Politics2/10 The Cost of Artistry | Michael Personne

2/10 The Cost of Artistry | Michael Personne


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In a time where crime in our capital is at an all-time high, the narrative we often see in the mainstream media is that black men are using violence to channel their pain.

This is only part of the story. There is a growing group of BAME men and women, using their experiences to inform their art. 

In our 10 part feature, we meet some of these artists. These artists are swimming against the tide, creating a lane for themselves.  They talk to us about the Cost of Artistry

2/10 Meet Michael Personne

I find it frustrating when reading profiles of artists how little attention is paid to discussion of their practice. I have found there is a tendency to encourage artists to pontificate on current affairs, sensationalising their experiences of craft and work. I frequently cringe at lengthy descriptions of what an artist is wearing, or how they are sitting.

With this feature, I want to give our readers an insight into those whose work I greatly admire the opportunity to have a serious discussion about poetry/rap, free from the usual angling of “page vs stage” or “new young star brings poetry out of the dusty library”.

We sat down with Michael Personne and asked him 

When did you discover you had a “talent” for music and creativity?

I’d say around the age of 15. I’d been writing bits and pieces for a while but it wasn’t until I heard a mixtape by an artist called Franklyn that I was inspired to put my lyrics to beats. I listened to the way he structured his lyrics, tried it myself and realised ‘hey I can actually do this!’ Thinking back to the stuff I wrote around that time, I now realise that I wasn’t very good haha! But, at the time I believed I was. And that belief pushed me to practice more until the point that I actually did become good. The fact that I wasn’t good at first doesn’t mean that the talent wasn’t there, it just needed to be nurtured over time.

What have you had to sacrifice to nurture your talent?

Although time, money and people pleasing are major ones, I’d say the biggest sacrifice has been my comfort zone. In order to grow as an artist, I’ve often had to write when I don’t feel like it, practice when I don’t feel like it, perform when I don’t feel like it etc. As enjoyable as (some of) these things are, there’s a point where they become inconveniences. But in order to nurture my talent, I’ve had to sacrifice the comfort that comes from doing things based of my feelings or mood. In practice, it’s challenging but the growth produced from it is more than worth it!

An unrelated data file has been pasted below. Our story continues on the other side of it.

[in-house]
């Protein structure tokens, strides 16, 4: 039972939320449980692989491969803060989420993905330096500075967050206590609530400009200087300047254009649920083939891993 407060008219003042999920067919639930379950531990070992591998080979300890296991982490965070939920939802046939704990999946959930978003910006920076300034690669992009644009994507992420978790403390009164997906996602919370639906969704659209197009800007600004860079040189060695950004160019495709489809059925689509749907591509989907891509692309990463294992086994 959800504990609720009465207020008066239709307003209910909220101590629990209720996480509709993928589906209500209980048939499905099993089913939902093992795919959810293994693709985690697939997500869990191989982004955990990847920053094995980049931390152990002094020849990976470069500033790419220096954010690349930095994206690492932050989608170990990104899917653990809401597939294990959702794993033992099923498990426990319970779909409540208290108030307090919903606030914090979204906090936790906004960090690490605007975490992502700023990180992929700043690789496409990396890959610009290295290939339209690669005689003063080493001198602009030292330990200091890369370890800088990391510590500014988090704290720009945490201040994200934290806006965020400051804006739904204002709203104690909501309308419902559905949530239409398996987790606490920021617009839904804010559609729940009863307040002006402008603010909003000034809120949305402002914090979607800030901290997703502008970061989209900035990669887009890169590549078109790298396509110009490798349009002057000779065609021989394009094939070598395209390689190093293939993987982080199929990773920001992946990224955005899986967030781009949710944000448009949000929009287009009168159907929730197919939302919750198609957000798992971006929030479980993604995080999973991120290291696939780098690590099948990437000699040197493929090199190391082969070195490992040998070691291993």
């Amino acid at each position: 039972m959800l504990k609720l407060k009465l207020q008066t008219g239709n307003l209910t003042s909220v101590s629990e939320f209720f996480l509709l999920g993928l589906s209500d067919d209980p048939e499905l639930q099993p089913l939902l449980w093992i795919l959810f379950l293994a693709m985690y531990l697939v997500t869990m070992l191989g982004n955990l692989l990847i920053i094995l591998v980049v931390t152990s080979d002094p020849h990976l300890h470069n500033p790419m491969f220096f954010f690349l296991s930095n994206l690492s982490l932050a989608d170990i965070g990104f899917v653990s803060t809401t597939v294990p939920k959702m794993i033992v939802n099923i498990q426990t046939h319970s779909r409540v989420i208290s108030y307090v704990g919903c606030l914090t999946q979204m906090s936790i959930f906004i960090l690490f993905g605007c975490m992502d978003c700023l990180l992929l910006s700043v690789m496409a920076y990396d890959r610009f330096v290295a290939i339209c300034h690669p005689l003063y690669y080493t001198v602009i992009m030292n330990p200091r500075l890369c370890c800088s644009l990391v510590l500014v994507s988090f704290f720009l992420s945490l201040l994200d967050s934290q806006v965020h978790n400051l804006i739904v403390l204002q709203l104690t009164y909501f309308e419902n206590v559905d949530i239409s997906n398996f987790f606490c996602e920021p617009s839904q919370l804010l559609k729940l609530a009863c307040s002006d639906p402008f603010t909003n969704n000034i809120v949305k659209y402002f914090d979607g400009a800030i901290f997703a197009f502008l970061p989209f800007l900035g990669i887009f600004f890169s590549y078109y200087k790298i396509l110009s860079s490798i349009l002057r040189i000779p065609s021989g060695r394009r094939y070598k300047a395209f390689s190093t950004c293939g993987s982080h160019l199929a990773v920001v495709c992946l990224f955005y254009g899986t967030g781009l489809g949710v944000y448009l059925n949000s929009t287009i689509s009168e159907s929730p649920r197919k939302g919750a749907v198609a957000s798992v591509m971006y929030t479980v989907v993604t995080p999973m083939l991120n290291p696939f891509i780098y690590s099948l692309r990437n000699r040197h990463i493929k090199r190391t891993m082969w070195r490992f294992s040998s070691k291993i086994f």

Who inspires your artistry?

My relationship with God is the first and foremost inspiration behind my artistry. This is because as much as I’m inspired by people, I’m also inspired by ‘things’ as in objects, sights, experiences etc. My relationship with God  forms the lens by which I view and interpret the world and therefore acts as the ultimate source of my inspiration. If we’re talking specifically about people, then I’d say Timothy Brindle for his lyrical content, JGivens for his quirkiness and Sean C Johnson for his relatability.

What is the biggest misconception people have about rappers?

I think the biggest misconception is that our entire artistry is driven and defined by an agenda to ‘blow up’. I think this misconception is related to the ‘Hey listen to my mixtape!’ stereotype that used to be prevalent. Don’t get me wrong, everyone wants their music to be heard by the masses. However, overnight success through a ‘banger’ is not the route that every rapper necessarily takes. For me, there’s something beautiful about an organic emergence that doesn’t necessarily come from one track that blew, but is built on a foundation of a whole catalogue of good music. In the words of one of my favourite rappers, ‘I wanna leave a legacy of classics, not a bunch of wack hits’ – Stephen The Levite